Foreign workers must have valid residency and work permits or face imprisonment and deportation. In practice, the majority of unskilled labor positions are filled by day workers, who are not reported or taxed.

In April 2016, Sudan declared South Sudanese as foreigners, suspending the September 2012 cooperation agreements between Sudan and South Sudan that granted South Sudanese “Four Freedoms” of movement, work, residency, and education in Sudan. A “Four Freedoms” preferential labor agreement exists with Egypt, and Sudan enforces the freedoms in general for Egyptians. However, in 2015 there were instances of detrimental deportations of Sudanese miners in Egypt and Egyptian fishermen off the coast of Sudan. The procedures for residency permits for South Sudanese who wish to remain in Sudan are unlike those for other foreigners. Implementation of the residency regulations for South Sudanese complicate the implementation process such as requirement of a Sudanese sponsor, follow-up with the Department of Aliens, valid passport, letter from working/study institutions, and tests for Hepatitis B and HIV. A South Sudanese person found having contracted either disease is immediately deported.

16. Foreign Trade Zones/Free PortsShare    

Sudan has established two free trade zones—Suakin on the Red Sea near Port Sudan and Aljaily near Khartoum. The governments of Egypt and Sudan are scheduled to inaugurate the Argeen border crossing located on the western bank of the Nile. The Sudanese side will house a Free Trade Zone. According to the Free Zones and Free Markets Law of 1994, industrial, commercial or service investments which are licensed in the free zones enjoy the following advantages:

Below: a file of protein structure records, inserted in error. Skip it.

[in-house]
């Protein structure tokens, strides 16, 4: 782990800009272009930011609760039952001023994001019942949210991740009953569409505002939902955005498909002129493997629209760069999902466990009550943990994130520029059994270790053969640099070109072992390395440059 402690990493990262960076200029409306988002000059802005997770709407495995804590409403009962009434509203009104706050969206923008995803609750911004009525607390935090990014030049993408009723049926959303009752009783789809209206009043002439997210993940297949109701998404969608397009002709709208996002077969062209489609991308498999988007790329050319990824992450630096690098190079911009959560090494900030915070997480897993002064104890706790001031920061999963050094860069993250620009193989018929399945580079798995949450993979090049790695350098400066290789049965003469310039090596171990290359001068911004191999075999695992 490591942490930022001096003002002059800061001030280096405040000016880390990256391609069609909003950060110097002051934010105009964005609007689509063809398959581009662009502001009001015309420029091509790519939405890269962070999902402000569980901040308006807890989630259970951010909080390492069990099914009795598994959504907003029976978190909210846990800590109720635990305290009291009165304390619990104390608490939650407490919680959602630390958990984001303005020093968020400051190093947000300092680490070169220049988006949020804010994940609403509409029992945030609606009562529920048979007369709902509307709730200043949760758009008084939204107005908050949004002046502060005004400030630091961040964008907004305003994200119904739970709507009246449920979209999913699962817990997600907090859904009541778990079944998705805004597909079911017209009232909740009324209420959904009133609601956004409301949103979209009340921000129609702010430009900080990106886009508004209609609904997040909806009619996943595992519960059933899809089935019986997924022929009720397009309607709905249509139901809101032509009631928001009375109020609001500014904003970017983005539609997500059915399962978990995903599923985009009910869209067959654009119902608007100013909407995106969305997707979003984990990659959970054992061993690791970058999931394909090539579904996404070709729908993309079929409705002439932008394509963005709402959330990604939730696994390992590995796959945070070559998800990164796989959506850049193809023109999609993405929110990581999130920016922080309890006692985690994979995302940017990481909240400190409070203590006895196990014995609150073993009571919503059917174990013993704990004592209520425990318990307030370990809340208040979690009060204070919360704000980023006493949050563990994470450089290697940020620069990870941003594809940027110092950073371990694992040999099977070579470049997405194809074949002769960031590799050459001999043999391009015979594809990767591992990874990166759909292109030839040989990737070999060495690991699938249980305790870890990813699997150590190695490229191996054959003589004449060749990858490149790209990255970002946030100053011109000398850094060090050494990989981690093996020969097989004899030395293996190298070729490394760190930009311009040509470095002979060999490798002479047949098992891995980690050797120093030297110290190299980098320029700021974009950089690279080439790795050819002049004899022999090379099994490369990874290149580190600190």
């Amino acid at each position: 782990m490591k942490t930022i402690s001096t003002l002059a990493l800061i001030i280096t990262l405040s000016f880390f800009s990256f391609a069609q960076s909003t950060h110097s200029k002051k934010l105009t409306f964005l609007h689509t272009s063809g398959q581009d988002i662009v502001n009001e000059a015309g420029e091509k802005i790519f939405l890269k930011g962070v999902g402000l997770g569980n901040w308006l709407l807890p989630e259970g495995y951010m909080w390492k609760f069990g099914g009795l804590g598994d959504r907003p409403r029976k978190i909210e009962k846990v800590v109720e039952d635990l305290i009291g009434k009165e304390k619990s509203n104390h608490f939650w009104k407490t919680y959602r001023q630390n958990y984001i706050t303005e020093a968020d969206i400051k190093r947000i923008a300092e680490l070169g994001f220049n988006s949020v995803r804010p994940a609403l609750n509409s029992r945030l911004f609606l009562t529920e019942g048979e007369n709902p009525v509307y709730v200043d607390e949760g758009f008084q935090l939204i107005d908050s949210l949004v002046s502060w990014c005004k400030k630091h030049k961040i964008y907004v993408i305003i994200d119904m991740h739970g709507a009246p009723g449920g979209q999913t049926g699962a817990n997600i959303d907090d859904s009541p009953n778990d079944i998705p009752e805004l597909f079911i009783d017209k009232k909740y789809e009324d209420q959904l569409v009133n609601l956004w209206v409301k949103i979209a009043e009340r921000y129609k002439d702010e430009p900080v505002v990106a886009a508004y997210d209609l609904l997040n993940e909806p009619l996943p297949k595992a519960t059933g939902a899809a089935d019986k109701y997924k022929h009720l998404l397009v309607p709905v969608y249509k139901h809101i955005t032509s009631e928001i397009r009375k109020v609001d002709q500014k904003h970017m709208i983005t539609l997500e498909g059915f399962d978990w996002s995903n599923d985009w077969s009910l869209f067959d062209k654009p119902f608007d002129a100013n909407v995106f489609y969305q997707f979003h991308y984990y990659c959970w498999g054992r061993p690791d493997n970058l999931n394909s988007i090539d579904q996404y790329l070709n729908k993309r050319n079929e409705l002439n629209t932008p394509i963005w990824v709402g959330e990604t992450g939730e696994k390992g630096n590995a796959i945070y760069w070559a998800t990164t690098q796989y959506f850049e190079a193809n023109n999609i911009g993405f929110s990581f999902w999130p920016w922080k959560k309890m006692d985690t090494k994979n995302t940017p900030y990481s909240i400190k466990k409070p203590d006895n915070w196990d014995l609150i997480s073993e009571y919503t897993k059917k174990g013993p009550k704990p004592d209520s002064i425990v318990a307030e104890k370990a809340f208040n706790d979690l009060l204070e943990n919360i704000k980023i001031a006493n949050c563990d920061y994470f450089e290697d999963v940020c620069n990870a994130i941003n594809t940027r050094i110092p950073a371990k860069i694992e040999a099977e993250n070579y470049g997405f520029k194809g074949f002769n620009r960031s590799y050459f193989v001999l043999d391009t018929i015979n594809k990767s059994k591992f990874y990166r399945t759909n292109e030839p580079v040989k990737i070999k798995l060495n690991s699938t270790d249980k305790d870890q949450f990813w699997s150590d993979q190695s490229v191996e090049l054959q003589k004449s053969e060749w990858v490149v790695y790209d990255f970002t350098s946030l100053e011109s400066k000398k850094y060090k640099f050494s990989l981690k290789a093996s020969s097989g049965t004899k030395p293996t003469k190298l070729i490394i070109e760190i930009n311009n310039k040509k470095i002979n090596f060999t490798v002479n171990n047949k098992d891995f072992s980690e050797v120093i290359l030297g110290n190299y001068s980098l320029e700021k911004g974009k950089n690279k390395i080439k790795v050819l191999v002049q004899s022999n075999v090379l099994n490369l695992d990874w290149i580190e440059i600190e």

• Exemption of the projects from tax on profits for 15 years, renewable for an extra period depending on the decision made by the concerned minister;
  • Salaries of expatriates working in projects within the free zones are exempted from personal income tax;
  • Products imported into the free zone or exported abroad are exempted from all customs fees and taxes except service fees and any other fee imposed by the board of the Sudan Free Zones Company;
  • Real estate inside the free zones area is exempted from all taxes and fees;
  • Invested capital and profits are transferable from Sudan to abroad through any bank licensed to operate in the free zone;
  • Money invested in the free zones may not be frozen or confiscated.

Sudan was in the process of creating a free trade zone in Kosti, near South Sudan, but the mid-December 2013 outbreak of internal strife in South Sudan dramatically slowed trade between the two countries.

17. Foreign Direct Investment and Foreign Portfolio Investment StatisticsShare    

The GoS does not publish investment statistics on a regular basis. There is neither U.S. Foreign Direct Investment into Sudan nor Sudanese direct investment into the U.S. due to U.S. sanctions policy.

Table 2

Host Country Gross Domestic Product (U.S.D)

2015

$90B

2016

$109B

GoS Budget 2016

18. Contacts at Embassy Khartoum for Public InquiriesShare    

U.S. Embassy Khartoum’s switchboard telephone number is (249) 1-870-22000.
The combined Policital/Economic (Commerical) Section staffing includes:
Political-Economic Counselor, David L. Scott
Deputy Political-Economic Counselor, Rashidah Ellis, EllisP@state.gov
Senior Economic Officer, Aysa Miller, MillerAM@state.gov
Senior Economics/Commercial Specialist, Ateetala Hamid, HamidAM@state.gov